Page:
By Doug Hoffman

Some time ago a woman called indignant that her doctor suggested that she had a dust mite allergy. “That’s ridiculous,” she said skeptically, “because how could I be allergic to a tiny little bug?” Well, she was right, but then what is she allergic to?

Dust mites are microscopic bugs that feed on organic material. Scientists tell us that there are approximately 30,000 dust mites in an ounce of dust, and of course, the more dust we have, the more dust mites — it’s a simple fact.

The dust that dust mites feed on is full of organic material, mostly dead skin cells that we constantly slough off, which provides them an unending food supply. Unlike a snake that sheds his entire skin at one time, we shed our skin in tiny microscopic pieces a little at time, all day long, everywhere we go.

To understand just how much food we are providing the dust mites, think about the last time you went to the movie theater. When the lights went down and the bright projector lamp was illuminated, do you remember the tremendous amount of dust you could see in that shaft of light? That dust is the dead skin of everyone who’s been in that theatre over the last few days. Gross! But’s it’s true. And wherever that stuff lands, dust mites can thrive.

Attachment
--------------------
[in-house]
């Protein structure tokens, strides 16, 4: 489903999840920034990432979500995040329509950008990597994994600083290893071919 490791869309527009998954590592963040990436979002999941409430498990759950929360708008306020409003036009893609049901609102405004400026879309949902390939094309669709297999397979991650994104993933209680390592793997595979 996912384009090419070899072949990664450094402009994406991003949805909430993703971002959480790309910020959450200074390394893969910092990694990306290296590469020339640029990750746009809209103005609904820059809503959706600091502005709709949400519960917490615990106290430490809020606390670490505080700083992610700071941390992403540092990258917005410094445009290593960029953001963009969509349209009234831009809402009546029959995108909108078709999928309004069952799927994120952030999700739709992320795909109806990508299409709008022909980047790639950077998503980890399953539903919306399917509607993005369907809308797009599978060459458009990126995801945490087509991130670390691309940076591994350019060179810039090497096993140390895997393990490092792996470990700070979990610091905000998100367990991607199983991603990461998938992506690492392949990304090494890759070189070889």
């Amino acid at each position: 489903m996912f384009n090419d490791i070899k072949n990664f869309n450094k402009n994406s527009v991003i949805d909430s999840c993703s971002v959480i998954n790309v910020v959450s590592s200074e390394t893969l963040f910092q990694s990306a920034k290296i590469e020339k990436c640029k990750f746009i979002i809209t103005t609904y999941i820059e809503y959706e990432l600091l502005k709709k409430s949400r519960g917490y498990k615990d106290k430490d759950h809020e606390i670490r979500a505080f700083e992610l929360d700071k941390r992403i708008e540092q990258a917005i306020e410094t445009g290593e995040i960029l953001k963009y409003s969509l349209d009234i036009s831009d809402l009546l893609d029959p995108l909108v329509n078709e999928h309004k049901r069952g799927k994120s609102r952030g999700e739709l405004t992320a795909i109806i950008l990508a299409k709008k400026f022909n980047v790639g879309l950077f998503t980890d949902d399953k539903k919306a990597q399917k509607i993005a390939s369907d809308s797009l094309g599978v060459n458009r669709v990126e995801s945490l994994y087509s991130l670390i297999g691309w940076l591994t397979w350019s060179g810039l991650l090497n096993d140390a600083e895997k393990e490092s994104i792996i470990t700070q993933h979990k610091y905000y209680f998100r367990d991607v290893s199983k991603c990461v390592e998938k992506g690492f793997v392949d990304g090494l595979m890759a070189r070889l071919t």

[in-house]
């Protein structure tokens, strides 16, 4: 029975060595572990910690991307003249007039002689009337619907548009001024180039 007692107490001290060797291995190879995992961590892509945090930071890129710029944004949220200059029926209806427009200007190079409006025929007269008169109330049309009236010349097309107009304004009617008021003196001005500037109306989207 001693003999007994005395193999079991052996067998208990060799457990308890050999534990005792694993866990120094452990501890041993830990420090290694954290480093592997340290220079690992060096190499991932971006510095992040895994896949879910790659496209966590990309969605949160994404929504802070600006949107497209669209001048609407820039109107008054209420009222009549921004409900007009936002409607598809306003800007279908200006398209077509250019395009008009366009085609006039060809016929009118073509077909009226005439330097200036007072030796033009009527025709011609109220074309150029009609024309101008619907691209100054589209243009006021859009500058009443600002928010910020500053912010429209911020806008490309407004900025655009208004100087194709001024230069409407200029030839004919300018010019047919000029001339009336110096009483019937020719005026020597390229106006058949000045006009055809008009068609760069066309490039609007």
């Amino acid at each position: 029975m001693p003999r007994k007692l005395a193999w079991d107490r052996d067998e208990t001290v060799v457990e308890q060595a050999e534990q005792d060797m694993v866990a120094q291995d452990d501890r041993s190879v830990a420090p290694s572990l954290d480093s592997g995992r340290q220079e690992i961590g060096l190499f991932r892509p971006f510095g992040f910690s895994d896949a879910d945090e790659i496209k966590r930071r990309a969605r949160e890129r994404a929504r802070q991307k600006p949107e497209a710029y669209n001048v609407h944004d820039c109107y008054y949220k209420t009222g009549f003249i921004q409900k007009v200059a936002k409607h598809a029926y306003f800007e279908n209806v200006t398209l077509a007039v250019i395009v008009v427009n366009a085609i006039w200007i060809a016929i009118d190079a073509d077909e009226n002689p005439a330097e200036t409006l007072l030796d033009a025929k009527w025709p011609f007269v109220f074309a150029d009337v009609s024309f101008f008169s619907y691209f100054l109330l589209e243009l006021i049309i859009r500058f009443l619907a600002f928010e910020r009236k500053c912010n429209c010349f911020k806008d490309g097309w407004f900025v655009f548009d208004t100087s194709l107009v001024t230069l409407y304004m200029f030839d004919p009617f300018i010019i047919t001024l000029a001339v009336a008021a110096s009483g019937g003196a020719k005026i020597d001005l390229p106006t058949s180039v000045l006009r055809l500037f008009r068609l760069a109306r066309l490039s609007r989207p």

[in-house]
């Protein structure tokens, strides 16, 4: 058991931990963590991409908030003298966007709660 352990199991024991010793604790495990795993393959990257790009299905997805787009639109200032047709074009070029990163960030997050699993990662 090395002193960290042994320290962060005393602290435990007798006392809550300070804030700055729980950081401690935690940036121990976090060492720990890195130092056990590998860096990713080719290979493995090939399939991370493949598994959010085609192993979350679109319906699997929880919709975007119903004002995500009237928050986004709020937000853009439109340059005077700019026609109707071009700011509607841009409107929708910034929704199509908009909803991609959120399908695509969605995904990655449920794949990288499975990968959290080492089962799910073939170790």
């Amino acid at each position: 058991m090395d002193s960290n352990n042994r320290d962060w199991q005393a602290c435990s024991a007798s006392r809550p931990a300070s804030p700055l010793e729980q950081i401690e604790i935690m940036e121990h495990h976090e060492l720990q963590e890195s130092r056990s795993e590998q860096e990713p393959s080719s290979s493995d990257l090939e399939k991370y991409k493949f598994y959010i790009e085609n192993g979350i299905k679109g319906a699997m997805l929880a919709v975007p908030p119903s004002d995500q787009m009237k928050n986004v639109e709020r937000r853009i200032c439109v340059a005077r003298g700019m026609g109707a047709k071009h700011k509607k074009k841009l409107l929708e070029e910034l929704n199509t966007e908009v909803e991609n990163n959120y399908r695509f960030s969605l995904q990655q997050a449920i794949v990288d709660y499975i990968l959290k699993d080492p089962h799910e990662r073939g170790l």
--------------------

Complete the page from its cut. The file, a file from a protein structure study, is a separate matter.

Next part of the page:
When dust mites are thriving and eating their fill of organic material in dust, they are also producing waste, and this is actually what causes the allergic reaction in some people that is commonly referred to as a dust mite allergy. According to allergists, enzymes in the dust mite feces become airborne and can cause allergic reactions like sneezing and runny nose when inhaled. Also gross — but true.

The best way to rid your customers of such an allergic reaction is to address the source by removing the dust mites. One thing we know for sure: The cleaner the environment, the fewer the dust mites. Regular, thorough cleaning that removes dust will remove the food source and thus remove the mites and their droppings. It really is that simple.


Doug Hoffman is the CEO of NORMI, the National Organization of Remediators and Mold Inspectors. He can be reached via email at doug@normi.org.